A Brief History of EAGLE & PHENIX 1851 through 2005
Eagle & Phenix has been a part of Columbus since early in our city history. Cotton milling operations began on this site when William H. Young established the Eagle Mills. In 1860 when Mr. Young absorbed the nearby Howard Factory, Eagle Mills became the second largest mill in Georgia. The Eagle Mills produced material for Confederate uniforms and other critical goods during the Civil War at the site of our present Mill #1. Because of slow communication a land battle was still being fought in our area after the peace treaty had been signed by Lee and Grant to end the war. Federal forces over-whelmed the defenders of Columbus, crossed the river and burned the Eagle Mills buildings.
The present Mill #1 was rebuilt in 1869 and renamed the Eagle & Phenix Mills to symbolize rising from the ashes. Mill #2 followed in 1872 and portions of Mill #1 in 1885. The other historic buildings remaining on the site are the Boiler House (circa 1878), the Administration Building (circa 1878) and the Machine Shop (circa 1886).
During this period of expansion, the Eagle & Phenix quadrupled its size becoming the largest mill in the south by 1878. The mill was distinctive because it produced over 100 varieties of cotton and woolen goods. Eagle & Phenix was known for its technological sophistication and the services it provided its workers. One of these services was the Eagle & Phenix Bank.
Unfortunately, this period of rapid expansion was followed by economic hard times brought about by changes in the market. The mill went into receivership and was purchased by G. Gunby Jordan in 1896. One of Mr. Jordan’s investors was W. C. Bradley. G. Gunby Jordan owned the mill from 1896 to 1915 while W. C. Bradley served on the board. From various correspondences, it seems that Mr. Jordan suggested that Mr. Bradley accept the presidency of the mill. W. C. Bradley did accept the presidency and ultimately owned the Eagle & Phenix Mill from 1915 until 1947.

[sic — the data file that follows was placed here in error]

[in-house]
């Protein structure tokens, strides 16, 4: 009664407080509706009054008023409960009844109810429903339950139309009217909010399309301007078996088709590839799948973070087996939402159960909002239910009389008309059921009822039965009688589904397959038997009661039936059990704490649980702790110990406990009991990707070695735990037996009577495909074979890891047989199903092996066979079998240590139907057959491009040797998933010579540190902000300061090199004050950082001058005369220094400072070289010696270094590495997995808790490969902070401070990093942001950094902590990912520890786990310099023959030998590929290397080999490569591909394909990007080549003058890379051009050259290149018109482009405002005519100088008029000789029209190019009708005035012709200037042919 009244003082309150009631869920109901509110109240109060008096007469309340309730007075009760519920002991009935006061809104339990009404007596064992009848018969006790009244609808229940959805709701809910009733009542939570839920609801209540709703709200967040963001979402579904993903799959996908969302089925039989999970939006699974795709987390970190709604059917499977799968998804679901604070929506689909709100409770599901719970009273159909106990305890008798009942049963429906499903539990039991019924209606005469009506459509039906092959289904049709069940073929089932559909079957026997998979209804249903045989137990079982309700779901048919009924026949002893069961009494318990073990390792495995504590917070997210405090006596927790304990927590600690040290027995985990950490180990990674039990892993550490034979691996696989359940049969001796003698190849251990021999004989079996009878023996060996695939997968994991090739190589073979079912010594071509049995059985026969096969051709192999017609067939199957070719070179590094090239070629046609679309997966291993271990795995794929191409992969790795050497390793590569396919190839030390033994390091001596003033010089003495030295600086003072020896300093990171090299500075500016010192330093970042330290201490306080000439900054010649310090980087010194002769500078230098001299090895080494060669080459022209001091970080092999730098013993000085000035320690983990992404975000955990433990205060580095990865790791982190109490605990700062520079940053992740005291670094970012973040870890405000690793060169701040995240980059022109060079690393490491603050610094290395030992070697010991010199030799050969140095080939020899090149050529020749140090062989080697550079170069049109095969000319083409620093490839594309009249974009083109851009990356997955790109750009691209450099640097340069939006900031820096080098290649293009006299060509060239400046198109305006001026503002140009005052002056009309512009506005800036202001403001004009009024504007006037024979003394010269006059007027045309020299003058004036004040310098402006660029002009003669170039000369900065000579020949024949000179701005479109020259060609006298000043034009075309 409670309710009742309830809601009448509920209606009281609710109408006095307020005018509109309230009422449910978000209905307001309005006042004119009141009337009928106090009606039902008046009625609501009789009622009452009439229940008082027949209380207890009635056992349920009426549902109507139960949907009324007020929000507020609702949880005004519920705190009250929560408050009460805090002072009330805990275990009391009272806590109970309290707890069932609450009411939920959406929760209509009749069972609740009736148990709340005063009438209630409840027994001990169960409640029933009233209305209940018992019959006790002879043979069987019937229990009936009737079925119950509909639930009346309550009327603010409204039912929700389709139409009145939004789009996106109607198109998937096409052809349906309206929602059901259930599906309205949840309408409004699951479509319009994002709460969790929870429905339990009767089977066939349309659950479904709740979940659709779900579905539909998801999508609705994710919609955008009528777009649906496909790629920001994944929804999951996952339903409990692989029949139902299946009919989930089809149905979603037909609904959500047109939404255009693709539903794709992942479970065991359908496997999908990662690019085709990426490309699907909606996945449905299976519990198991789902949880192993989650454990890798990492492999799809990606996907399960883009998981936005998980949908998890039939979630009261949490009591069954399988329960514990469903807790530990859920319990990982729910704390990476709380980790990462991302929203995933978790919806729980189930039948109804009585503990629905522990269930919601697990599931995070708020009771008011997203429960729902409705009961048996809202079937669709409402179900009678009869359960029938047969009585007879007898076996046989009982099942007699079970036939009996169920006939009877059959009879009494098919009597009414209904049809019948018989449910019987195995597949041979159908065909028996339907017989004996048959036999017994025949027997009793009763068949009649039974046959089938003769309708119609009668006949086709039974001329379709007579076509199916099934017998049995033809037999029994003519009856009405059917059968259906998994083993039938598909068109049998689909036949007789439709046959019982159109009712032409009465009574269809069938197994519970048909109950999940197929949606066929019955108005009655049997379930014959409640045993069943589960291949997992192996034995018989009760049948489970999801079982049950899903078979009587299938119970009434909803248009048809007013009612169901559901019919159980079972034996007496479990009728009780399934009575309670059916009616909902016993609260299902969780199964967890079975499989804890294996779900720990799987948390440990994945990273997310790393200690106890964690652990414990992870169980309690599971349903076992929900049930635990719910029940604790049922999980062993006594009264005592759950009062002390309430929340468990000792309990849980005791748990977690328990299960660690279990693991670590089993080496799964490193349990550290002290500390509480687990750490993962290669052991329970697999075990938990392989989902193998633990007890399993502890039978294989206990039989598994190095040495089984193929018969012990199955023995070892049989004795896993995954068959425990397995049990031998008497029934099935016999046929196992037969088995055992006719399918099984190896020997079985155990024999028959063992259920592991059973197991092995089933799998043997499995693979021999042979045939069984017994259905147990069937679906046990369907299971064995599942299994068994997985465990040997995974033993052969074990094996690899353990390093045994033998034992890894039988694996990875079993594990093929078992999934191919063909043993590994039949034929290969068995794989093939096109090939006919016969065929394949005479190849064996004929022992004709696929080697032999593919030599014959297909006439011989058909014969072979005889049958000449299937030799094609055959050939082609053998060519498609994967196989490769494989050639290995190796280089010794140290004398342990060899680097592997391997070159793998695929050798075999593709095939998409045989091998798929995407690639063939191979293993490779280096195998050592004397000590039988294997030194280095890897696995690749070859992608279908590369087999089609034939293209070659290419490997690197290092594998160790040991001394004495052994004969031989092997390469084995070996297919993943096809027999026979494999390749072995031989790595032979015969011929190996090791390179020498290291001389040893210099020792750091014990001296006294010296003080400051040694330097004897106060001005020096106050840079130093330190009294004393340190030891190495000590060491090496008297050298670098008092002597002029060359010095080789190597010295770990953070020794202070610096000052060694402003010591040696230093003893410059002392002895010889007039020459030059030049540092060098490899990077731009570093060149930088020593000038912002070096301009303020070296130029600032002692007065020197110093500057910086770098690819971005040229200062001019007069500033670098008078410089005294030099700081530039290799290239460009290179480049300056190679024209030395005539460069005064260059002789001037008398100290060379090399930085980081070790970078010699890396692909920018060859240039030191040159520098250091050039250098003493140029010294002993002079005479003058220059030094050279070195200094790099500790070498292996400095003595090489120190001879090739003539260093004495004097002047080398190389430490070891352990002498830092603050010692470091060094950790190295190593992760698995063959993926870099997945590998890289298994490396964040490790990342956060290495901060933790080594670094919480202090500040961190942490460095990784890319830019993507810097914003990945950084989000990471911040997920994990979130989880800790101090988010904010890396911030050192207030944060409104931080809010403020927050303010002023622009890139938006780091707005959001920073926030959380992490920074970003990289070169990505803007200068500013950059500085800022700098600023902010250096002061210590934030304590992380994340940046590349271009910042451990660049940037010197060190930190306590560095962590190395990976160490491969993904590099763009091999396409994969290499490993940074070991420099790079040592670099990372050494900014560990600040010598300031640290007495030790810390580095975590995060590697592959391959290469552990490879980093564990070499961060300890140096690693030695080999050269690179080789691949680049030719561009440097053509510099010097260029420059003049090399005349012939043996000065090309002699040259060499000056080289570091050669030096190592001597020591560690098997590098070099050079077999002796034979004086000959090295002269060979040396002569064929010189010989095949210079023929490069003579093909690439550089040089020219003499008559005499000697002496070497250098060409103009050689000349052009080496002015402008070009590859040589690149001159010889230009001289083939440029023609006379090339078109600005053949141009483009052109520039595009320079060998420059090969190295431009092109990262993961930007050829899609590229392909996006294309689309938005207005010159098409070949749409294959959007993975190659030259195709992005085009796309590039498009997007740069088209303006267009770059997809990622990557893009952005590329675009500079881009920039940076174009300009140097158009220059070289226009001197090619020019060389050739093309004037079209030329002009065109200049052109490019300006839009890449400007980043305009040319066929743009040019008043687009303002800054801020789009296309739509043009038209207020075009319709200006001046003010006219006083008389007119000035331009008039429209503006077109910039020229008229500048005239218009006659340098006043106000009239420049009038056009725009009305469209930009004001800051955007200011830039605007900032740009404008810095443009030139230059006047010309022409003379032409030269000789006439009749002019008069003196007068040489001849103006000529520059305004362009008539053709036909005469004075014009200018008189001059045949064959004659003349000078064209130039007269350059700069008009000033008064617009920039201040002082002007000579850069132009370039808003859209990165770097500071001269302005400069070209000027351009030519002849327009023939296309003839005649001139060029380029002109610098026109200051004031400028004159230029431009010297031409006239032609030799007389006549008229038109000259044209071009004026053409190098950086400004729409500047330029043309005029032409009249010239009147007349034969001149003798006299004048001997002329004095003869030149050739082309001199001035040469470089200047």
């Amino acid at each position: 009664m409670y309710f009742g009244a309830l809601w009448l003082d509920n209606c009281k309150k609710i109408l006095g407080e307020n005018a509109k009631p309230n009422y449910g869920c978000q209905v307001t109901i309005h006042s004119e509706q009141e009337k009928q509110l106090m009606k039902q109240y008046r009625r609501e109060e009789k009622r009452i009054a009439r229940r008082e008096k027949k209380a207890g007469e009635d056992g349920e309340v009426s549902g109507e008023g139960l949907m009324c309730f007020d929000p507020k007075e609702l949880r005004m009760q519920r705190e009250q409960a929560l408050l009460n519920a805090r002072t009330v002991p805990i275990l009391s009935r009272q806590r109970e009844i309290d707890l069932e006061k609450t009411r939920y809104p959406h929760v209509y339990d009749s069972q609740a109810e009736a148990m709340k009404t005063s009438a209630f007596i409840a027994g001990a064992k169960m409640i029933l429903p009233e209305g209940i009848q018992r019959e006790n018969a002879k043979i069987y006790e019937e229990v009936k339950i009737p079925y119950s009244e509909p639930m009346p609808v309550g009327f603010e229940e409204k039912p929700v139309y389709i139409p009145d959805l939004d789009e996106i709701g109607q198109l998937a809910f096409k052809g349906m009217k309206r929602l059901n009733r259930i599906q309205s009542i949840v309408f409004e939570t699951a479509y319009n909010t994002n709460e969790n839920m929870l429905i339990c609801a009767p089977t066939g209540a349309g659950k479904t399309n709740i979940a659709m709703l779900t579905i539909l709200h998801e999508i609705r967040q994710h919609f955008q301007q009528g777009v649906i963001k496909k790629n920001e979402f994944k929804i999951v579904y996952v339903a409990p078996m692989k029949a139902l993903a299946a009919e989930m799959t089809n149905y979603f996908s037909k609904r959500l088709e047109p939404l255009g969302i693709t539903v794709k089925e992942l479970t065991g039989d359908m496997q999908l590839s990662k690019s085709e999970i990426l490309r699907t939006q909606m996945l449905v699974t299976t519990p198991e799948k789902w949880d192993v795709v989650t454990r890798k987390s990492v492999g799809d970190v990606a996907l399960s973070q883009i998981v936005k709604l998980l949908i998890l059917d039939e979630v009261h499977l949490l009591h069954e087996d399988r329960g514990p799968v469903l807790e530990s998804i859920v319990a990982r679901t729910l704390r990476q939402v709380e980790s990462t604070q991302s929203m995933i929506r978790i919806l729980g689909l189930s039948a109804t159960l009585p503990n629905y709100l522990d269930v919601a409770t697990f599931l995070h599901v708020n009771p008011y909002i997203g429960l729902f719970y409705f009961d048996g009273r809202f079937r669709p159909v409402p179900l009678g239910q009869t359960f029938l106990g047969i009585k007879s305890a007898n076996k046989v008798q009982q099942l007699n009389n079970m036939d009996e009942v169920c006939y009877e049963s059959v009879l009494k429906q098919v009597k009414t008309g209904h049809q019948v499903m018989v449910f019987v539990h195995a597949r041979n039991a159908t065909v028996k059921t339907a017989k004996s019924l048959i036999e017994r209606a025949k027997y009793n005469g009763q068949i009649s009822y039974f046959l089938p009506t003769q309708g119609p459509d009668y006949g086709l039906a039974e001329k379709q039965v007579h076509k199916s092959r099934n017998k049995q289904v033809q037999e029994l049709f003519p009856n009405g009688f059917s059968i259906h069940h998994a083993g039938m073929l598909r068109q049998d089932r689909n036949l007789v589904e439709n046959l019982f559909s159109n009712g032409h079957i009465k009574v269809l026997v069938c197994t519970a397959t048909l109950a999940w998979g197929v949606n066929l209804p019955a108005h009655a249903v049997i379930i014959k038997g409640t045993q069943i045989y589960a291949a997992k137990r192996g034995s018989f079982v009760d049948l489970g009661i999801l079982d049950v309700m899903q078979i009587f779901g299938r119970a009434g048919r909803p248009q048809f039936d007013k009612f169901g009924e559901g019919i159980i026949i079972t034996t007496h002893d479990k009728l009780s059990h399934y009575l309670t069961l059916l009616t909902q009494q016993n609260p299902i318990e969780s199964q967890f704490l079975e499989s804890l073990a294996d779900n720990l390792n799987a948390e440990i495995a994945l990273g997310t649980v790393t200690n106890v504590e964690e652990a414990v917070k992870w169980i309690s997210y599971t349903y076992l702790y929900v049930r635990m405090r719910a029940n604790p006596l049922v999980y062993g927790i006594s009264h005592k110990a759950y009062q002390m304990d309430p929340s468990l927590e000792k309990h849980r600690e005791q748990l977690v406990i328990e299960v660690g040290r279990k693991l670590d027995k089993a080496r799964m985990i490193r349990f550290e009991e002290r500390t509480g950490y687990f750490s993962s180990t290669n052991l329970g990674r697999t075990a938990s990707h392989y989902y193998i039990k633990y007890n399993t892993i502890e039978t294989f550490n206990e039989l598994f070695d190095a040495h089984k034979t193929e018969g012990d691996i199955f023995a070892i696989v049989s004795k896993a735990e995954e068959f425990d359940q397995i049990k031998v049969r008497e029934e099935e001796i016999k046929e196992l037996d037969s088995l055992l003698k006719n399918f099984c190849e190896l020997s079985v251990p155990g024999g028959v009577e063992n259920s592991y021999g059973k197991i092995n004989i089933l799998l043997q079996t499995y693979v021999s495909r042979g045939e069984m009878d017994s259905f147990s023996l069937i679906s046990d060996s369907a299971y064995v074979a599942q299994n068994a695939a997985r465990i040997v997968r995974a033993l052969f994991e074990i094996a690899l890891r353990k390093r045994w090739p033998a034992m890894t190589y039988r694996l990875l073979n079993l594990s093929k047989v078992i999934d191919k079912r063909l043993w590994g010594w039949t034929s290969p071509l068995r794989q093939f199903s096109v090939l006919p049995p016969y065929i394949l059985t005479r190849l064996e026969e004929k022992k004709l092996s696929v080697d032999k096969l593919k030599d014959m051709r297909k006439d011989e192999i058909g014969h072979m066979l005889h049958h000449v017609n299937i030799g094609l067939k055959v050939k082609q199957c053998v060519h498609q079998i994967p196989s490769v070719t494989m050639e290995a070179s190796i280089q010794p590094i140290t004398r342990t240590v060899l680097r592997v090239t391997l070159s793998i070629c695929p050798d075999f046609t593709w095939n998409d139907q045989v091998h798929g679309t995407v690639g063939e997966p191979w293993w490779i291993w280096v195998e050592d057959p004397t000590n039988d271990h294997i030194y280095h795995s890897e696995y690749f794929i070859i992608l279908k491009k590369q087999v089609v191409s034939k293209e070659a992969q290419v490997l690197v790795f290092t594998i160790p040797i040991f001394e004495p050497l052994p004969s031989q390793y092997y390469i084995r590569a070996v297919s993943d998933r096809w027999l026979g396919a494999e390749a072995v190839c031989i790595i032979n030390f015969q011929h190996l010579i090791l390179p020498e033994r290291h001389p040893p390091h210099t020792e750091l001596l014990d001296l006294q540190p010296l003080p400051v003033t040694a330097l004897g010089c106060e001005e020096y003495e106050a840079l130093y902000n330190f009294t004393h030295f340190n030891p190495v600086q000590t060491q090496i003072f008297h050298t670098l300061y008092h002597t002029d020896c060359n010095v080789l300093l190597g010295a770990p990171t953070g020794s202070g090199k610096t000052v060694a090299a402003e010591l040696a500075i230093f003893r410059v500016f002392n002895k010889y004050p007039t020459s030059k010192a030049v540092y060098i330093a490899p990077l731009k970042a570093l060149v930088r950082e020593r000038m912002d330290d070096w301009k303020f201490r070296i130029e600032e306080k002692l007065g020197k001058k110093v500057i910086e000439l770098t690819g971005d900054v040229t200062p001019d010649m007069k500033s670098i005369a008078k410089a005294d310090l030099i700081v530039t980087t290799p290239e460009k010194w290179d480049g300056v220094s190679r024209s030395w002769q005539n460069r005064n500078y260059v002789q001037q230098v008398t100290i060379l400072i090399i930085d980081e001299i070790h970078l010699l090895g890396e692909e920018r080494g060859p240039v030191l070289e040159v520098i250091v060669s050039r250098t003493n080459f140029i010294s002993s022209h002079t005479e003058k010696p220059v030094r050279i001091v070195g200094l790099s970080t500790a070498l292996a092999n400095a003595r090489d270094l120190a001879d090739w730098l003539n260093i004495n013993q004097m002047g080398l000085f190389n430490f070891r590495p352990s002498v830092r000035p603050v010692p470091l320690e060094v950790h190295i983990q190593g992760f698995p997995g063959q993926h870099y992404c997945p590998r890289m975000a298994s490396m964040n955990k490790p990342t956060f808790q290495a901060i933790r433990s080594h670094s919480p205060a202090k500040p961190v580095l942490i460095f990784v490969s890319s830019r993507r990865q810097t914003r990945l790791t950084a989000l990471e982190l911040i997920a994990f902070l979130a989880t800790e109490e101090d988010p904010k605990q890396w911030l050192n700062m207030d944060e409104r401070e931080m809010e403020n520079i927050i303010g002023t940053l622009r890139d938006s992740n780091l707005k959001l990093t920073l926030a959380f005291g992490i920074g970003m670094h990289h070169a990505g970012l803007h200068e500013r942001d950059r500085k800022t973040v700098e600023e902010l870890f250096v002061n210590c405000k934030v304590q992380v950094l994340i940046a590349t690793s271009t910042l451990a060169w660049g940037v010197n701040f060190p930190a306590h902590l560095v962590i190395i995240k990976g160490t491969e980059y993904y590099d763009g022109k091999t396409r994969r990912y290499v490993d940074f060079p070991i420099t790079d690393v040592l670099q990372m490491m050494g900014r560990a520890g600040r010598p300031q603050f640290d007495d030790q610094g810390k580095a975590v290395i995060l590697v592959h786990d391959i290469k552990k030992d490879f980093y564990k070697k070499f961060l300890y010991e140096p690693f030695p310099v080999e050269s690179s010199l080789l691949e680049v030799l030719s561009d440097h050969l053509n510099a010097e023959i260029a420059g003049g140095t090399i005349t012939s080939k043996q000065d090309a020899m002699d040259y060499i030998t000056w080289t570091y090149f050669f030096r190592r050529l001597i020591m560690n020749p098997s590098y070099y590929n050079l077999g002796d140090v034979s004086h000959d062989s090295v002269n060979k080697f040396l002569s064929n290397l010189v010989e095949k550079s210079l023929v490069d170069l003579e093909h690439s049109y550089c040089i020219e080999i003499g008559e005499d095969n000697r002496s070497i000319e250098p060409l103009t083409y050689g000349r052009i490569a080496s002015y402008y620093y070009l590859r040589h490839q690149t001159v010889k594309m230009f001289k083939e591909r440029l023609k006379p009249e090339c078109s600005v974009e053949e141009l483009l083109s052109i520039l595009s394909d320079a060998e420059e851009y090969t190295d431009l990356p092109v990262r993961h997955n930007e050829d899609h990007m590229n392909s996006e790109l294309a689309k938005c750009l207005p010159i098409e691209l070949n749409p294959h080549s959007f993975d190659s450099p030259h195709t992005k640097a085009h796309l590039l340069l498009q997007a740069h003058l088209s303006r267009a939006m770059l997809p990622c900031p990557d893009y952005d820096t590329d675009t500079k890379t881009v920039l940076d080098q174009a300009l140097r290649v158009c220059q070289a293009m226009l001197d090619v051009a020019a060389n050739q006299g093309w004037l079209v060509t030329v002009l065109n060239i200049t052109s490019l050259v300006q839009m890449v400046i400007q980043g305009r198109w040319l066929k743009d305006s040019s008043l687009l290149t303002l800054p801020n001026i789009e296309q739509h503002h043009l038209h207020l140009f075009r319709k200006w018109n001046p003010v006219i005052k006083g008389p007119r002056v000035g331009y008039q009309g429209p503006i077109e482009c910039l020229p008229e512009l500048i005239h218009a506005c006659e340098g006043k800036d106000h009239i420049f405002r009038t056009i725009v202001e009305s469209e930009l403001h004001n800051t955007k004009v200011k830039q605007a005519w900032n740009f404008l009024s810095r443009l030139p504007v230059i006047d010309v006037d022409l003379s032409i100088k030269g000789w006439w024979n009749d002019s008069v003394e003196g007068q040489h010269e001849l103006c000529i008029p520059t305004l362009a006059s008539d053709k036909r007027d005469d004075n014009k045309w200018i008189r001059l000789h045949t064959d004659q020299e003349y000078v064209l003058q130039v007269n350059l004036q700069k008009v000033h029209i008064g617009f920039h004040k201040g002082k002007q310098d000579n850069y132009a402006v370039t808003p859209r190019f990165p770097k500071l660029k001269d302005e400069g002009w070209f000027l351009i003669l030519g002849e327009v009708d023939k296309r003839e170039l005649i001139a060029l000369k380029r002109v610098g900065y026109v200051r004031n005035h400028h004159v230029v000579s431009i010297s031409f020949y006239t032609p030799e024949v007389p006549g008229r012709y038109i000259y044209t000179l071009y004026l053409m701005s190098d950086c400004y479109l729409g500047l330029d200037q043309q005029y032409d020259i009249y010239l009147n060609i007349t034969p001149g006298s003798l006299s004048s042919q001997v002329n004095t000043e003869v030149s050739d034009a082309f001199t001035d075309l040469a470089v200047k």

From 1947 until 2003 several different companies including Reeves Brothers, Inc., Fieldcrest and Pillowtex owned the mill property. All of the structures have been modified to some extent during their 150 year history.
In December of 2003 the mill property was repurchased by W. C. Bradley Co. As present owners, W.C. Bradley Co. is restoring the mills to as near their early 1900 condition as practical.
The dam and millrace located to the west of the mill site provided direct waterpower using water wheels and turbines until the early 1900’s. The two power house buildings located out on the dam abutments were constructed as the mills were converted from direct waterpower to electric power. We have been told one of the generators in the upper power house comes from Chicago World’s Fair and a turbine in the lower power house was salvaged when the Harper’s Ferry, West Virginia power houses were dismantled.
As you can see the Eagle & Phenix has been a vibrant part of the history of Columbus. With the end of the textile industry in the southern United States, this beautiful property has now been re-developed as a mixed-use residential and commercial community that is once again the pride of Columbus, GA.